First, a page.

Trump has disrupted several foreign trade deals, including the North Atlantic Free Trade Agreement and the Trans-Pacific Partnership. TPP was already dead in the Senate, so claiming any impact is laughable. NAFTA renegotiation, however, is a high-stakes game, where both Canada and Mexico seem poised to profit more from a new agreement. As leaks come from the ongoing negotiations, it appears as though the United States might lose potential profitability due to new demands from our neighbors. This is not really an accomplishment; if anything, it is a work in progress (at best) and likely a blunder-in-waiting (at worst).
Trump issued an executive order to increase the number of border patrol agents in February. That said, the number of agents has actually dropped, as the new hires can not keep up with the labor churn within the department. This is not really an accomplishment; if anything, it is a negligible impact.
Revitalizing the Coal Industry
Trump has falsely claimed that coal “is back” due to his anti-environmental regulation agenda. In reality, coal industry jobs are on par with the last years of the Obama administration, despite Trump mortgaging the environment’s future for decades to come. This is not really an accomplishment; if anything, it is a negligible impact.
Jobs, jobs, jobs
Although the Dow Jones Industrial Average continues to increase (generally following the same pattern immediately prior to a market correction), job growth under Trump is actually down compared to year-over-year growth under Obama. Trump tends to cite specific instances, like a Carrier plant in Indiana, where bribes and subsidies prevent companies from outsourcing jobs. Unfortunately, nearly all of these examples end in the same story: after the press goes away, the jobs get outsourced anyway — wasting taxpayer money on those bribes and subsidies. This is not really an accomplishment; if anything, it is a negligible impact.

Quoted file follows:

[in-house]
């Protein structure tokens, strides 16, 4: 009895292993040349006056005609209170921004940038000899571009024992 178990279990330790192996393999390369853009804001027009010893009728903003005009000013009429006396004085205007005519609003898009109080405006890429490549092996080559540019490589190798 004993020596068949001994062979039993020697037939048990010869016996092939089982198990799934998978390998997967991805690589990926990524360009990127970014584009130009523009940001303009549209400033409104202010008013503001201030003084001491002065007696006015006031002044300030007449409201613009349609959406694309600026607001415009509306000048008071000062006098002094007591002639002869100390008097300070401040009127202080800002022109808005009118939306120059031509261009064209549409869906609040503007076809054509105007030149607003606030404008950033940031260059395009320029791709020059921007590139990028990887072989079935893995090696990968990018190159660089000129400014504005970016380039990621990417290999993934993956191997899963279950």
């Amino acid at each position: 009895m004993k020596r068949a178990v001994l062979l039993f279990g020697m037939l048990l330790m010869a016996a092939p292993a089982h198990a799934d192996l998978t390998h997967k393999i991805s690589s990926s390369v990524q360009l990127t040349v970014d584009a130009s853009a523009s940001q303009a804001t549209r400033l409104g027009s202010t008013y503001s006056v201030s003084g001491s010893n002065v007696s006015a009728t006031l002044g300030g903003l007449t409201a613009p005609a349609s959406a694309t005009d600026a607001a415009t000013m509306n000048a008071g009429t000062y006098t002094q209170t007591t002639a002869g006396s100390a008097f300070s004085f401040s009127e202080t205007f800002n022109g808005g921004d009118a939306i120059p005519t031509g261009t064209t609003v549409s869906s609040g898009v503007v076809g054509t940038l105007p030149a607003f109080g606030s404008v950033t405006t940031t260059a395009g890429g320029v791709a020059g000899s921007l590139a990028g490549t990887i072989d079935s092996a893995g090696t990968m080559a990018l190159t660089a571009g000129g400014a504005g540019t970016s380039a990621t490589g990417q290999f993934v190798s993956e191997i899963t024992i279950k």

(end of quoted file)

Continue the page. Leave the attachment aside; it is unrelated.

Trump held up the North Atlantic Treaty Organization, by going back on American commitments for military and economic resources for the alliance. This decision has strained relations with several of America’s key allies while fanning the flames of Trump-Russia conspiracy theories. This is not really an accomplishment; if anything, it is a foreign policy blunder.
War on Women
Trump has issued a handful of executive orders to limit access to abortion. These executive orders are likely going to be struck down due to Roe v. Wade and other case law. Many of these executive orders are just as sloppy at the Muslim ban/travel bans. This is not really an accomplishment; if anything, it is a work in progress (at best) and likely a blunder-in-waiting (at worst).
Trump’s lack of accomplishments
Mexican-Funded, Big Beautiful Wall
Trump promised to build a “great wall” to prevent illegal immigration and impede drug cartels moving drugs from Mexico. Trump’s plan was to get Mexico to pay for the wall. This plan is essentially dead, with multiple advisers suggesting that Trump “discovered” that a wall will not work and Mexico’s government unsurprisingly declining to fund the project. This political plank is dead in the water. (Thank God.)